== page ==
The AUC values showed significant differences between the groups injected at the ipsilateral and contralateral sites (F[6, 63] = 59.958, P < 0.001 and F[6, 63] = 30.788, P < 0.001). Compared with the MWT value for the iROE 300 mg/kg group, the AUC values at the ipsilateral site were significantly lower in naloxone and yohimbine group (MD -85.61; 95% CI − 112.10 to − 59.12; P < 0.001, MD -105.36; 95% CI − 131.85 to − 78.87; P < 0.001, respectively) and the AUC values at the contralateral site were significantly lower in naloxone and yohimbine group (MD -85.98; 95% CI − 123.37 to − 50.59; P < 0.001, MD -107.20; 95% CI − 143.59 to − 70.81; P < 0.001, respectively).

Comparison of the antinociceptive effect of iROE and mROE: Mature-immature comparison test

There was no evidence of a significant difference between the iROE 300 mg/kg group and the mROE 300 mg/kg group according to the MANOVA results for the ipsilateral and contralateral sites (F[12.0,7.0] = 1.808, P = 0.221, partial η2 = 0.756 and F[12.0,7.0] = 0.850, P = 0.616, partial η2 = 0.593). The AUC values showed no evidence of significant differences between the groups injected at the ipsilateral and contralateral sites (MD 26.11; 95% CI − 5.56 to 57.77; P = 0.100 and MD 24.44; 95% CI − 6.15 to 55.02; P = 0.099, respectively). However, the LMEM showed a significant difference between the iROE 300 mg/kg and mROE 300 mg/kg groups for both the ipsilateral and contralateral sites (F[1, 163.33] = 8.211, P = 0.005, MD 0.13; 95% CI 0.04 to 0.22 F[1, 164.17] = 9.198, P = 0.003 and MD 0.14; 95% CI 0.05 to 0.23) (Fig. 4a and b).

Fig. 4
figure 4

Antinociceptive effect of immature Rubus occidentalis extract (iROE) versus mature R. occidentalis extract (mROE). a Ipsilateral site, b Contralateral site. AI: immediately after injection. For statistical analysis, one-way Wilk’s lambda multivariate analysis of variance and linear mixed-effects model was used

Comparison of the antinociceptive effect of iROE versus the positive control

There was no significant difference between the iROE 300 mg/kg and positive-control groups according to the MANOVA results for the ipsilateral and contralateral sites (F[12.0,7.0] = 0.784, P = 0.661, partial η2 = 0.573 and F[12.0,7.0] = 0.474, P = 0.878, partial η2 = 0.448). However, the LMEM showed a significant difference between the iROE 300 mg/kg and positive-control groups for the ipsilateral and contralateral sites (F[1, 183.08] = 4.178, P = 0.043, MD 0.08; 95% CI 0.00 to 0.16 and F[1, 154.17] = 20.55, P = 0.001, MD 0.12; 95% CI 0.05 to 0.20) (Fig. 5a and b). The AUC values showed no evidence of significant differences between the groups injected at the ipsilateral and contralateral sites (MD 16.63; 95% CI − 3.94 to 37.20; P = 0.107 and MD 15.74; 95% CI − 5.80 to 37.27; P = 0.142, respectively). There was no evidence of a significant difference between the iROE 300 mg/kg and positive-control groups, according to the MANOVA results, for the contralateral site (F[12.0,7.0] = 0.474, P = 0.878, partial η2 = 0.448). However, the LMEM showed a significant difference between the iROE 300 mg/kg and positive-control groups.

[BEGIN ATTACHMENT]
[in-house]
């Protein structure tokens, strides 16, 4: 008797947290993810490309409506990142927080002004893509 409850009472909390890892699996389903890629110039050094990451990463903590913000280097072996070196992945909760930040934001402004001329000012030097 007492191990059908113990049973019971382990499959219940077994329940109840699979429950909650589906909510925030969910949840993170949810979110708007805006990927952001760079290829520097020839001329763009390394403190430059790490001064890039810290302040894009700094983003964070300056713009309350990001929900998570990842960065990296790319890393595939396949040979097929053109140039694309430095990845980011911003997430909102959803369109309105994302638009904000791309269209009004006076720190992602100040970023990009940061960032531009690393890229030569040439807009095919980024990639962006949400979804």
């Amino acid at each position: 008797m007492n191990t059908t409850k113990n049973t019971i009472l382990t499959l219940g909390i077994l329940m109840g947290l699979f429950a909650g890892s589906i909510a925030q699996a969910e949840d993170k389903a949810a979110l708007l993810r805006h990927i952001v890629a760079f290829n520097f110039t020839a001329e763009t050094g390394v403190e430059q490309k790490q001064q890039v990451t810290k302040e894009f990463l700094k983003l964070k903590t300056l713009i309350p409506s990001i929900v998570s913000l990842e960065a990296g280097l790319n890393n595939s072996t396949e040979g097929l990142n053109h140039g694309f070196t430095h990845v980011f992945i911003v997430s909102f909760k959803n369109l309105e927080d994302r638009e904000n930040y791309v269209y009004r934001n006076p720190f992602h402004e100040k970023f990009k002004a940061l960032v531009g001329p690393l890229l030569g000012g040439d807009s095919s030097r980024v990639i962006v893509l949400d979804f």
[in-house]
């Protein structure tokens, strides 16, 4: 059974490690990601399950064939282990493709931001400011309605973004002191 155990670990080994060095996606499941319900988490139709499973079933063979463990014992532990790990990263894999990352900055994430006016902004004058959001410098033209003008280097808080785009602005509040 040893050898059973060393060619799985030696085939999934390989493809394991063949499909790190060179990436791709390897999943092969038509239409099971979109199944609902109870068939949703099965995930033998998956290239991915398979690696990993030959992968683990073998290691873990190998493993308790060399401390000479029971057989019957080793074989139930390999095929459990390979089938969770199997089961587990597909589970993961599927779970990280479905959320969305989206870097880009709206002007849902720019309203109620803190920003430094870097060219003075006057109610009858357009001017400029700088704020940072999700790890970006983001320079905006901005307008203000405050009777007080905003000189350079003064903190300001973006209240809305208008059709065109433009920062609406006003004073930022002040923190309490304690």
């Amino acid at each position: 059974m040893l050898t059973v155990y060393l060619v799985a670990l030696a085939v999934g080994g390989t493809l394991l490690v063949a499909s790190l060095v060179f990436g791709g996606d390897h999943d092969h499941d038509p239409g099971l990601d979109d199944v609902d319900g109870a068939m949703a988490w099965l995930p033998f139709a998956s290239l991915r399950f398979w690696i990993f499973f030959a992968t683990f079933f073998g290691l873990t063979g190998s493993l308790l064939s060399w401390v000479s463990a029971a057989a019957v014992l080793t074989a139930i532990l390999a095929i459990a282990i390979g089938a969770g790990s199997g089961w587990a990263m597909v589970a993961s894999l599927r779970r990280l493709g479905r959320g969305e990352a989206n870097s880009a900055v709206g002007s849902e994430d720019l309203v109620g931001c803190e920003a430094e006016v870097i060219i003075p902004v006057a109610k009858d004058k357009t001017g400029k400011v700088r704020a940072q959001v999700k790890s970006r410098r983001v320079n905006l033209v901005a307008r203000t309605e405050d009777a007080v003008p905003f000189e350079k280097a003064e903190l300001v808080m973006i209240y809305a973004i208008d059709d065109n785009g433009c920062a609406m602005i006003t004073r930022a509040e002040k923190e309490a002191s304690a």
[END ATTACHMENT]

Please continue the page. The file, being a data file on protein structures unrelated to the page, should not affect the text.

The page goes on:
Fig. 5
figure 5

Antinociceptive effect of immature Rubus occidentalis (iROE) versus 30 mg/kg of ketorolac (Keto). AI: immediately after injection. For statistical analysis, one-way Wilk’s lambda multivariate analysis of variance and linear mixed-effects model was used

Assessment of motor impairment

Compared with the control, iROE 300 mg/kg and mROE 300 mg/kg showed no significant effect on motor performance, as measured by the Rota-rod test, 30 min after the intraperitoneal injection of ROE (P = 0.533). The time points at which the rats fell during the Rota-rod test were 107.83 ± 11.65, 104.33 ± 10.74, and 100.67 ± 10.07 in the control, iROE 300 mg/kg, and mROE 300 mg/kg groups, respectively.

Discussion

This study is the first, to our knowledge, to present the antinociceptive effect of the intraperitoneal administration of immature R. occidentalis in rats with hyperalgesia induced by repeated intramuscular injection of acidic saline. Our findings showed that iROE exhibited an antinociceptive effect in a dose-dependent manner. This analgesic property of iROE was significantly agonised by dexmedetomidine and antagonised by naloxone, mecamylamine, and yohimbine, which indicates the involvement of the α2-adrenergic, cholinergic, and opioid receptors. Moreover, iROE presented a superior antinociceptive potential to mROE.